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Mol. Cells 2012; 33(5): 525-531

Published online May 31, 2012

https://doi.org/10.1007/s10059-012-0038-x

© The Korean Society for Molecular and Cellular Biology

Retroviral Infection of hES Cells Produces Random-like Integration Patterns

Kwang-il Lim1,2,*

1Departments of Chemical Engineering and Bioengineering and The Helen Wills Neuroscience Institute, University of California, Berkeley, USA, 2Department of Medical and Pharmaceutical Sciences, College of Science, Sookmyung Women’s University, Seoul 140-742, Korea

Correspondence to : *Correspondence: klim@sm.ac.kr

Received: February 6, 2012; Revised: March 11, 2012; Accepted: March 14, 2012

Abstract

Retroviral integration provides us with a powerful tool to realize prolonged gene expressions that are often critical to gene therapy. However, the perturbation of gene regulations in host cells by viral genome integration can lead to detrimental effects, yielding cancer. The oncogenic potential of retroviruses is linked to the preference of retroviruses to integrate into genomic regions that are enriched in gene regulatory elements. To better navigate the double-edged sword of retroviral integration we need to understand how retroviruses select their favored genomic loci during infections. In this study I showed that in addition to host proteins that tether retroviral pre-integration complexes to specific genomic regions, the epigenetic architecture of host genome might strongly affect retroviral integration patterns. Specifically, retroviruses showed their characteristic integration preference in differentiated somatic cells. In contrast, retroviral infections of hES cells, which are known to display decondensed chromatin, produced random-like integration patterns lacking of strong preference for regulatory-element-rich genomic regions. Better identification of the cellular and viral factors that determine retroviral integration patterns will facilitate the design of retroviral vectors for safer use in gene therapy.

Keywords gene therapy, human embryonic stem cells, oncogenic potential, overall chromatin structure, retroviral integration patterns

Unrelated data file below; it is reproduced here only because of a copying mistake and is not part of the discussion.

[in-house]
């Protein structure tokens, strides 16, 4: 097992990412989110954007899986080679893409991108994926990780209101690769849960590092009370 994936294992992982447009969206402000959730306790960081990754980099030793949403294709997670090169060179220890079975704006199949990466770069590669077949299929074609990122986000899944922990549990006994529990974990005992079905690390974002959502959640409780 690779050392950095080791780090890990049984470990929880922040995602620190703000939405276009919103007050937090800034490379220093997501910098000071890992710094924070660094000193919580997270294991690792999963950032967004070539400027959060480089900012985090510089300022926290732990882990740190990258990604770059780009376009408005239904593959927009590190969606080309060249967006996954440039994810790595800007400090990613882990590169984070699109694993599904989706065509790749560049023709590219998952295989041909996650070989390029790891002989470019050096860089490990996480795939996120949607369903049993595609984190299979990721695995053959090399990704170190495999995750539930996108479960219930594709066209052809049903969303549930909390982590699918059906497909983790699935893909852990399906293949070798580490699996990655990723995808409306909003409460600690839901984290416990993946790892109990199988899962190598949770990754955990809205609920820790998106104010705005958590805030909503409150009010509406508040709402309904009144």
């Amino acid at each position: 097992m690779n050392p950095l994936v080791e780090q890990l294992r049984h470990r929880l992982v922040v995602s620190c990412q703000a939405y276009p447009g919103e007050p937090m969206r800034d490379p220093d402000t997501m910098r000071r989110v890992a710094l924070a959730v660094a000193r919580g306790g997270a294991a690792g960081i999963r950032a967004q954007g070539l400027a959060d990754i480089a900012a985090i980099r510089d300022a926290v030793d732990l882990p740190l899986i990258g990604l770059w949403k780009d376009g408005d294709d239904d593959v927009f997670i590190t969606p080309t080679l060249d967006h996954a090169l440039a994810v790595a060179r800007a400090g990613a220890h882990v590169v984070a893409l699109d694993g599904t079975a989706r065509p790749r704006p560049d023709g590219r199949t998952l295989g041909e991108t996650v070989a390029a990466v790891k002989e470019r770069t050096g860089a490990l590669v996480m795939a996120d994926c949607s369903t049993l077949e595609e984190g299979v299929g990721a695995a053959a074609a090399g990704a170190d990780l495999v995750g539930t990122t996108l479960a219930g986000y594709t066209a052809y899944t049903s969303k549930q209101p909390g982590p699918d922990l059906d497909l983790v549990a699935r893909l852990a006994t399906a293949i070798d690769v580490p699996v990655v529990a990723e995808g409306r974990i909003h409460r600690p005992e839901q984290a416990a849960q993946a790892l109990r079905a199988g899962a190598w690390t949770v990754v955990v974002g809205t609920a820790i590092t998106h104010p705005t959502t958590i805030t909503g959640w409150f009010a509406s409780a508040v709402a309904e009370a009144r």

Article

Research Article

Mol. Cells 2012; 33(5): 525-531

Published online May 31, 2012 https://doi.org/10.1007/s10059-012-0038-x

Copyright © The Korean Society for Molecular and Cellular Biology.

Retroviral Infection of hES Cells Produces Random-like Integration Patterns

Kwang-il Lim1,2,*

1Departments of Chemical Engineering and Bioengineering and The Helen Wills Neuroscience Institute, University of California, Berkeley, USA, 2Department of Medical and Pharmaceutical Sciences, College of Science, Sookmyung Women’s University, Seoul 140-742, Korea

Correspondence to:*Correspondence: klim@sm.ac.kr

Received: February 6, 2012; Revised: March 11, 2012; Accepted: March 14, 2012

Abstract

Retroviral integration provides us with a powerful tool to realize prolonged gene expressions that are often critical to gene therapy. However, the perturbation of gene regulations in host cells by viral genome integration can lead to detrimental effects, yielding cancer. The oncogenic potential of retroviruses is linked to the preference of retroviruses to integrate into genomic regions that are enriched in gene regulatory elements. To better navigate the double-edged sword of retroviral integration we need to understand how retroviruses select their favored genomic loci during infections. In this study I showed that in addition to host proteins that tether retroviral pre-integration complexes to specific genomic regions, the epigenetic architecture of host genome might strongly affect retroviral integration patterns. Specifically, retroviruses showed their characteristic integration preference in differentiated somatic cells. In contrast, retroviral infections of hES cells, which are known to display decondensed chromatin, produced random-like integration patterns lacking of strong preference for regulatory-element-rich genomic regions. Better identification of the cellular and viral factors that determine retroviral integration patterns will facilitate the design of retroviral vectors for safer use in gene therapy.

Keywords: gene therapy, human embryonic stem cells, oncogenic potential, overall chromatin structure, retroviral integration patterns

Mol. Cells
Sep 30, 2022 Vol.45 No.9, pp. 603~672
COVER PICTURE
The Target of Rapamycin Complex (TORC) is a central regulatory hub in eukaryotes, which is well conserved in diverse plant species, including tomato (Solanum lycopersicum). Inhibition of TORC genes (SlTOR, SlLST8, and SlRAPTOR) by VIGS (virus-induced gene silencing) results in early fruit ripening in tomato. The red/ orange tomatoes are early-ripened TORC-silenced fruits, while the green tomato is a control fruit. Top, left, control fruit (TRV2-myc); top, right, TRV2-SlLST8; bottom, left, TRV2-SlTOR; bottom, right, TRV2-SlRAPTOR(Choi et al., pp. 660-672).

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